|Crystals in Neverland, Upper Flood Swallet|
It had been been four years since I last went caving in the Mendips, and now I'm wondering why I left it so long! That trip in 2009 included a visit to recent discoveries in Upper Flood Swallet. However, the prettiest section, Neverland, was closed off as it was deemed too fragile to cope with any caver traffic. Since then, a bypass has been dug, which enables access to Neverland with less risk to the formations. When Alex and Jess sorted out a trip there, with Mike the Animal leading, in return for us doing a bit of digging, I jumped at the chance to join them.
Upper Flood Swallet
|A poor photo of the Pork Pies|
Soon we arrived at the boulder choke, in which I became temporarily misplaced on my last visit. Somehow, I seemed to end up at the front of the group both on the way in and on the way out. Luckily the slightly more polished boulders and the odd cry of "when you get to the acrow prop turn right" from Mike at the back saw me through safely.
Eventually, we arrived at the newly dug connection into Neverland, where we had to remove our oversuits and wellies, and wash our socks. It was soon clear why: rounding a corner, the passage floor was covered entirely in a pristine white calcite flow, over which we had to gingerly pad to reach more insane formations beyond. At the end of the passage, we crawled one at a time into a little alcove to see the Pork Pies, a set of impossibly formed white calcite cylinders.
Having admired Neverland's unique formations, we headed back into muddier places and spent an hour or so digging before heading out to the surface bang on our call out time.
TU: 7 hours
|We called this "The Boob"|
|Jess behind a curtain|
Swildons Hole - Short Round Trip
On Sunday Alex and I did the Short Round Trip in Swildons - an absolute classic that I've been meaning to do for years. I was somewhat apprehensive about the numerous ducks, about which I'd heard various horror stories in the past. Nevertheless, Alex was adamant that we'd be better off without wetsuits and that there would be probably no need to bail the ducks. This made me nervous!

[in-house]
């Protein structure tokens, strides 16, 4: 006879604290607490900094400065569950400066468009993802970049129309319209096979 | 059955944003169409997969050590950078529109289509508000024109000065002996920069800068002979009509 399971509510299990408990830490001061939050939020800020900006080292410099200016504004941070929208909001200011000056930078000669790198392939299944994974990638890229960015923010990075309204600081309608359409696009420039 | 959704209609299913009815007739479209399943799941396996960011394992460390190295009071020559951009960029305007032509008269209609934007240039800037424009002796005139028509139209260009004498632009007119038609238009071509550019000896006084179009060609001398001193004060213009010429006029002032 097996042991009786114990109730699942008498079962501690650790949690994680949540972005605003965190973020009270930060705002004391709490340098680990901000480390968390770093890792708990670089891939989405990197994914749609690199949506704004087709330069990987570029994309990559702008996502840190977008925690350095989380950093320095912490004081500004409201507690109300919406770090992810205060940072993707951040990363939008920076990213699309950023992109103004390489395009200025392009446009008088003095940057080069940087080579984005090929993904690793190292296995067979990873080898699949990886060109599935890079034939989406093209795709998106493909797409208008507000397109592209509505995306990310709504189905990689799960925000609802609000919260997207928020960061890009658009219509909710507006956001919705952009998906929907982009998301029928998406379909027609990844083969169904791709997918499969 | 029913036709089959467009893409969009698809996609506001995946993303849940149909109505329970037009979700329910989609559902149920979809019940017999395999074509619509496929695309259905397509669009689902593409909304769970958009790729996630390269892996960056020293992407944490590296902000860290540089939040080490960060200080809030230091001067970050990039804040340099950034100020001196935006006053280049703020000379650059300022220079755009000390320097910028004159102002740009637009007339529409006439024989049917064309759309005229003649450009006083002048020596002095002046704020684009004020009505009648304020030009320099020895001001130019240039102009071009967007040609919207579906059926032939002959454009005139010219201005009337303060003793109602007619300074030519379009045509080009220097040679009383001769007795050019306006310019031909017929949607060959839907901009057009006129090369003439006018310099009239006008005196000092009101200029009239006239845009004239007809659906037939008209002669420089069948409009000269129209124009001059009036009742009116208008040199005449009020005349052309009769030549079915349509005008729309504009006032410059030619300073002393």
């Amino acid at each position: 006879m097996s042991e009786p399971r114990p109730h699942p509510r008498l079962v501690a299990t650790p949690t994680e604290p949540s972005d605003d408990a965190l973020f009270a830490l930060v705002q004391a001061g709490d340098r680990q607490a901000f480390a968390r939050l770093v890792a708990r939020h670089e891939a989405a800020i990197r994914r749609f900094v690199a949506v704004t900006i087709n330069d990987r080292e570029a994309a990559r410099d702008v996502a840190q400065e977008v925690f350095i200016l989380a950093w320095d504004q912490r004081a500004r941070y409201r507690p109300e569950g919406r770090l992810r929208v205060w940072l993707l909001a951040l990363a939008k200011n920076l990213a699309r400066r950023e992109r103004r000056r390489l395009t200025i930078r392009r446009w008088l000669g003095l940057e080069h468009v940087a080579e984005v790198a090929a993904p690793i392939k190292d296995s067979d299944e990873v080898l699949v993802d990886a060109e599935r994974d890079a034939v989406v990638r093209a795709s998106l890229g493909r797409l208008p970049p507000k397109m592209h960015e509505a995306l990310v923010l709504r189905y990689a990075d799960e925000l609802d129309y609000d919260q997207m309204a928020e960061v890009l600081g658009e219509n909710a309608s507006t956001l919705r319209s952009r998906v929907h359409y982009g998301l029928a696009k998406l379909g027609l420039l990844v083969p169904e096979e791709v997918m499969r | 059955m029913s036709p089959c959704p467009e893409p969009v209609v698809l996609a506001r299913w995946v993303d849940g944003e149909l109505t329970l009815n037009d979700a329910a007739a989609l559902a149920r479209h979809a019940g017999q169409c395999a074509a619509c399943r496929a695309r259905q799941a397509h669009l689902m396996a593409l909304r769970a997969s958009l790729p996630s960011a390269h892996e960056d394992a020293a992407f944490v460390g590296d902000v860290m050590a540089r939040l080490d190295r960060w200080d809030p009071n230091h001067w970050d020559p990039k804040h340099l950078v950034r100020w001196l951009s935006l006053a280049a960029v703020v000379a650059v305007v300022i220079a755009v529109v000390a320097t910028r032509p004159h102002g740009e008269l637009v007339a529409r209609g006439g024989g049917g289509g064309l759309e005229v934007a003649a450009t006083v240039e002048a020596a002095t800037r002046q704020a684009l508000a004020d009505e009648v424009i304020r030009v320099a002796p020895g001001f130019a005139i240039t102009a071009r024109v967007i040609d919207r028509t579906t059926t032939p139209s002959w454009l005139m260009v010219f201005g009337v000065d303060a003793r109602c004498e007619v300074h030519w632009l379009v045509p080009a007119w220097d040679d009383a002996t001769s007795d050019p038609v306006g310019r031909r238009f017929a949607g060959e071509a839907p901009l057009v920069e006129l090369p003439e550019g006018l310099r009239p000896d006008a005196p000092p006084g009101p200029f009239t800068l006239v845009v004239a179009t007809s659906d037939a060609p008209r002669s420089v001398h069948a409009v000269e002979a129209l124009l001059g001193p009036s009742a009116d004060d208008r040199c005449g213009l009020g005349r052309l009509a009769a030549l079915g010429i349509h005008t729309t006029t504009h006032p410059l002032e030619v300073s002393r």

We hot-footed it down the streamway and the ladder, and Alex located the climb up to Tratman's Temple - new territory for me. Various pleasant, dry passages followed, with a greasy chimney climb being the main obstacle of note. Eventually, we arrived at the top of Blue Pencil Passage - a long downward squirm which leads into the streamway between sumps 3 and 4; a very wothwhile side trip. The passage emerges two or three of metres up the wall of the streamway, with a fixed chain aiding the climb. However, I made the mistake of emerging head first, which, for future reference, makes the climb utterly desperate (climbing upside down is rubbish). Nevertheless, the streamway is absoutely execellent and warrants a visit.
Back en route, we managed to arrive at the ducks nice and warmed up. Truth be told, they were really not that bad at all. Alex was right about the wetsuits - we were never submerged for long and I had a rash vest on anyway. There was enough airspace to keep helmets on. But the biggest revelation for me was the neoprene hood which completely removed the nasty headache inducing cold and made me feel invincible!
A fun slide down into the Swildons Two Streamway soon followed, and, after a quick visit to Sump Two, we popped through Sump One and splashed speedily out after a fantastic trip.
TU: 3.5 hours